Issues to consider about study design

Study design is an important aspect to consider when assessing if claims are supported by acceptable evidence. The evidence required for a therapeutic claim will depend on the specific claim made in the advertisement.

A well-conducted systematic review of relevant randomised control trials (RCT) represents the highest level of evidence where it considers all studies on a given topic and the review is systematic, it can be reproduced and is representative of all the evidence. Where a systematic review is unavailable, it is important that all relevant sources of evidence are considered (not selective sources which are not representative).

There are specific issues that need to be considered in making a judgement about the quality of a specific study design. More information on assessing three common study designs can be found below:

The individual papers used within a systematic review cannot be included as additional evidence for your advertising claim.

Did the review address a clearly focused question?

A systematic review must address a clearly stated research question and should include a clear statement of the study population, intervention and outcome of interest. The best place to find this information is in the methods section of the paper and the abstract.

Did the authors look for the right type of papers?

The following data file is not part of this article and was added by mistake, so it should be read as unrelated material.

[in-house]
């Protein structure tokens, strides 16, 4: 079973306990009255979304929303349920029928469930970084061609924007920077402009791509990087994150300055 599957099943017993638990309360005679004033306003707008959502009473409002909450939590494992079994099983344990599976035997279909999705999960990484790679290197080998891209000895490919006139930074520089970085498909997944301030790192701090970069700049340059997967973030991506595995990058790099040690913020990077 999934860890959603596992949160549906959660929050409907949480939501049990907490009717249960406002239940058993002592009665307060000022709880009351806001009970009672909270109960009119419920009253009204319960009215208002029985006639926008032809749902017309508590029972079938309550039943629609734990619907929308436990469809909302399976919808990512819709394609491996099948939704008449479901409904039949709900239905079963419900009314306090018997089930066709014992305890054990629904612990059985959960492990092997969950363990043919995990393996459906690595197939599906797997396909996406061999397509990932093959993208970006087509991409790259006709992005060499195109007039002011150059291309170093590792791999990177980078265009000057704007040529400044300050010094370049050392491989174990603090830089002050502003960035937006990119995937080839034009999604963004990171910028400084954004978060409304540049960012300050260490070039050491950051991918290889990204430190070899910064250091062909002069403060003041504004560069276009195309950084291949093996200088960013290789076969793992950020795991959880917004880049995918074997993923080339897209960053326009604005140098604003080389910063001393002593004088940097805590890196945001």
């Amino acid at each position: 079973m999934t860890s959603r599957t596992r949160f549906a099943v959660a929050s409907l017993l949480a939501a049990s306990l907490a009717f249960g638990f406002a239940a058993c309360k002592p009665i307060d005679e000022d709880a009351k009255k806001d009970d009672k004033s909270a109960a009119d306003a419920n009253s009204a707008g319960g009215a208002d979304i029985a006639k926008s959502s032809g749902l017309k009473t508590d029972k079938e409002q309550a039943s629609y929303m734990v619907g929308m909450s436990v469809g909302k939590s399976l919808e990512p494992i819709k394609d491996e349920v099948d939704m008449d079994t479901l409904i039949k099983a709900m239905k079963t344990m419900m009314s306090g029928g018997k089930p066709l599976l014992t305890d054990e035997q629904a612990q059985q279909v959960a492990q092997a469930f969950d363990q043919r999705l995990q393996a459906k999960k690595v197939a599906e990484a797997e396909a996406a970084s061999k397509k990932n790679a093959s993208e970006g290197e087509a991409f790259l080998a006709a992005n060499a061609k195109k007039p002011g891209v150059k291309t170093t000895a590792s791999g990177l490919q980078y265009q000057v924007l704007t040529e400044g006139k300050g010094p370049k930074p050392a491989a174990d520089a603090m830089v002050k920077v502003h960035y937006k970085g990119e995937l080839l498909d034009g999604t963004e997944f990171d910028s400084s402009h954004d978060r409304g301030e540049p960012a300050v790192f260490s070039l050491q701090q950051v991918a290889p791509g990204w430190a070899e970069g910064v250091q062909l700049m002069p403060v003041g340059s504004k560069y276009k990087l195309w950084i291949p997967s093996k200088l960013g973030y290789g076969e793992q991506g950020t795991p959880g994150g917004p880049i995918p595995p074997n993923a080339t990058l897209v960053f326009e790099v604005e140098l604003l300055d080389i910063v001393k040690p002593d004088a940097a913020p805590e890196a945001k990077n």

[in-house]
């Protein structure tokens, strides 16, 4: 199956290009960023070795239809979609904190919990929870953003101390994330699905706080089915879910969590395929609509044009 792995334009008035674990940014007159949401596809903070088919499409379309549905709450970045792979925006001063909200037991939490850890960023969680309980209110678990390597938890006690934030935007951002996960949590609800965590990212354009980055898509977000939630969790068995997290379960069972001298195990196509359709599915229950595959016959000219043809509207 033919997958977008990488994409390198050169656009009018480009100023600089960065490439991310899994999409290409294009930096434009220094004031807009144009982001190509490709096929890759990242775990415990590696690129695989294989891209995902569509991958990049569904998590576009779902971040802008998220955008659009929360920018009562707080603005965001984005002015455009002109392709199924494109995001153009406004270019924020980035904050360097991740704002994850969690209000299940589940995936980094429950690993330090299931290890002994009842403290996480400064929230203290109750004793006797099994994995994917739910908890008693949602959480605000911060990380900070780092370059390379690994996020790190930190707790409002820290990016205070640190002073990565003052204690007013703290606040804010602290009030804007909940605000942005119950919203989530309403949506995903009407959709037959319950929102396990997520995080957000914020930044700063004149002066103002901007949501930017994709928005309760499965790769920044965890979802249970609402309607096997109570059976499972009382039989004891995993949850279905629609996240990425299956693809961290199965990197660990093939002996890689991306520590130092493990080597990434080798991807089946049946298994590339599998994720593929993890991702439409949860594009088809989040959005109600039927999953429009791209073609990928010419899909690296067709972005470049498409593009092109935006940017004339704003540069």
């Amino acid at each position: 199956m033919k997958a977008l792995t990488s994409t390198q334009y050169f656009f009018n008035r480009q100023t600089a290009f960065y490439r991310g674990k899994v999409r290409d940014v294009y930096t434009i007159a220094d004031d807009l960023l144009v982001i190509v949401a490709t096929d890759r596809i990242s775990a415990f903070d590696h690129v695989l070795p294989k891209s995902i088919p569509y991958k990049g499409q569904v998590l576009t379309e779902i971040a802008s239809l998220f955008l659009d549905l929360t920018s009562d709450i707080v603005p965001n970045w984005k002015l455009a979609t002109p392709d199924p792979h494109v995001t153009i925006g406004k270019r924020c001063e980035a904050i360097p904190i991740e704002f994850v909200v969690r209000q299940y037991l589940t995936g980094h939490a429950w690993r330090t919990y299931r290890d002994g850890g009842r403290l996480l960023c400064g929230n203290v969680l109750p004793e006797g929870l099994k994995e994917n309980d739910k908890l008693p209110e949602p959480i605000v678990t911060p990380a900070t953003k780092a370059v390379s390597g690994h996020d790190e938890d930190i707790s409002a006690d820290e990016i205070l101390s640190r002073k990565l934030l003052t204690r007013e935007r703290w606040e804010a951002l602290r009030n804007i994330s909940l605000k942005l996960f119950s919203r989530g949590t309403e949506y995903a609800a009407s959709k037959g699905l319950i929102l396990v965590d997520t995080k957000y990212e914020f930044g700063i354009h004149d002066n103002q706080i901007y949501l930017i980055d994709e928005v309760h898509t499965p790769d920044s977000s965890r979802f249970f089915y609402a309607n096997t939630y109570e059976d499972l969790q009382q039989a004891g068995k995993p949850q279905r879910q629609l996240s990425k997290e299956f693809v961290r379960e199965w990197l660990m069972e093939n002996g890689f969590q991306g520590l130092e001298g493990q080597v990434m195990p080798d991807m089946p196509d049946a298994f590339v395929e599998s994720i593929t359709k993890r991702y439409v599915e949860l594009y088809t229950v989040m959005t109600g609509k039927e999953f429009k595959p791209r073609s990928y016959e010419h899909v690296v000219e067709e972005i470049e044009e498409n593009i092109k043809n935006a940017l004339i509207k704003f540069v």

The papers should address the review’s research question and have an appropriate study design i.e. RCTs for evaluating interventions.

Did the authors include important relevant studies?

Which bibliographic databases did they use? Did they follow up articles identified from reference lists? Did they contact subject experts for suggestions? Was it limited to English language studies only? The more sources used to obtain studies, the higher the quality the study is likely to be.

Did the authors assess the quality of the papers?

The paper should include an assessment of the rigour of each study included in the systematic review using a standardised protocol such as PRISMA. Papers that do not include an assessment of the rigour of each study are not of sufficient quality to support an advertising claim.

If the results of the review were combined (meta-analysed), was it reasonable to do so?

Were the results of different studies similar? Differences between studies (heterogeneity) need to be discussed. Failure to do so indicates that the study is not of sufficient quality to support an advertising claim.

What were the overall results of the review?

The overall results should be clearly stated and relate to the research question. What are the results and how are they expressed?

How precise were the results?

Precision refers to how close each measurement is to each other. Results are typically reported as within a 95 per cent confidence interval which means that the reader can be 95 per cent sure that the true value lies between the upper and lower boundaries. The smaller the interval is between the upper and lower boundary, the more precise the result is.

Were all the important outcomes considered?

Was there any other information that you would have liked to see?

Is the evidence clinically significant?

Statistical significance is not the same as clinical significance. You need to assess whether the intervention makes a difference in a clinical setting.

Did the trial address a clearly focused issue?

​The research question should include the population studied, the intervention and comparator group and the outcome of interest. The research question should be directly related to your advertising claim.

Was the assignment of participants to the intervention and control groups randomised?